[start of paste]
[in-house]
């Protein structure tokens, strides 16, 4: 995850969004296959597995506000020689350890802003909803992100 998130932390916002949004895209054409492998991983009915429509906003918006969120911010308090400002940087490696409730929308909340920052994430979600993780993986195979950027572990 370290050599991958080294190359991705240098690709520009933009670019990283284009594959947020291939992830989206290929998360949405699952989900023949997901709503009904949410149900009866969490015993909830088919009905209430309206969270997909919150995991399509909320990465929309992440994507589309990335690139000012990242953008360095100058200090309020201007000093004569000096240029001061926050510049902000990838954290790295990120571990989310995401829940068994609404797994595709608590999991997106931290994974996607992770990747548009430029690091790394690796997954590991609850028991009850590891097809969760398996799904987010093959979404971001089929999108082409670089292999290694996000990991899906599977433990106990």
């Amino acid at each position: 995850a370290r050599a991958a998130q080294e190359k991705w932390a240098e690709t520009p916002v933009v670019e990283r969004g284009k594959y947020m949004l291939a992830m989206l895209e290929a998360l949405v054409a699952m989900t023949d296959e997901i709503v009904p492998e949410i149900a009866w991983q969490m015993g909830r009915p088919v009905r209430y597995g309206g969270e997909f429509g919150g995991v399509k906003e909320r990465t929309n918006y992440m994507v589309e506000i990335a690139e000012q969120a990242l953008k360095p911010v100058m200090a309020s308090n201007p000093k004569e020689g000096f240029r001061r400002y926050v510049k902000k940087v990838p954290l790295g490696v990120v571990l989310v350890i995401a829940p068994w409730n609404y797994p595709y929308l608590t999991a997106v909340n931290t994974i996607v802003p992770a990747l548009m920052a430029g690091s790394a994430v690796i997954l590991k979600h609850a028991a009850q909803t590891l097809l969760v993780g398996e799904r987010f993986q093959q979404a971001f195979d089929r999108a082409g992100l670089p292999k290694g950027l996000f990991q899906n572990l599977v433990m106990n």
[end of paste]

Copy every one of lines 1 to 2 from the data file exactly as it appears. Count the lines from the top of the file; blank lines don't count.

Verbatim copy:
[in-house]
């Protein structure tokens, strides 16, 4: 995850969004296959597995506000020689350890802003909803992100 998130932390916002949004895209054409492998991983009915429509906003918006969120911010308090400002940087490696409730929308909340920052994430979600993780993986195979950027572990 370290050599991958080294190359991705240098690709520009933009670019990283284009594959947020291939992830989206290929998360949405699952989900023949997901709503009904949410149900009866969490015993909830088919009905209430309206969270997909919150995991399509909320990465929309992440994507589309990335690139000012990242953008360095100058200090309020201007000093004569000096240029001061926050510049902000990838954290790295990120571990989310995401829940068994609404797994595709608590999991997106931290994974996607992770990747548009430029690091790394690796997954590991609850028991009850590891097809969760398996799904987010093959979404971001089929999108082409670089292999290694996000990991899906599977433990106990």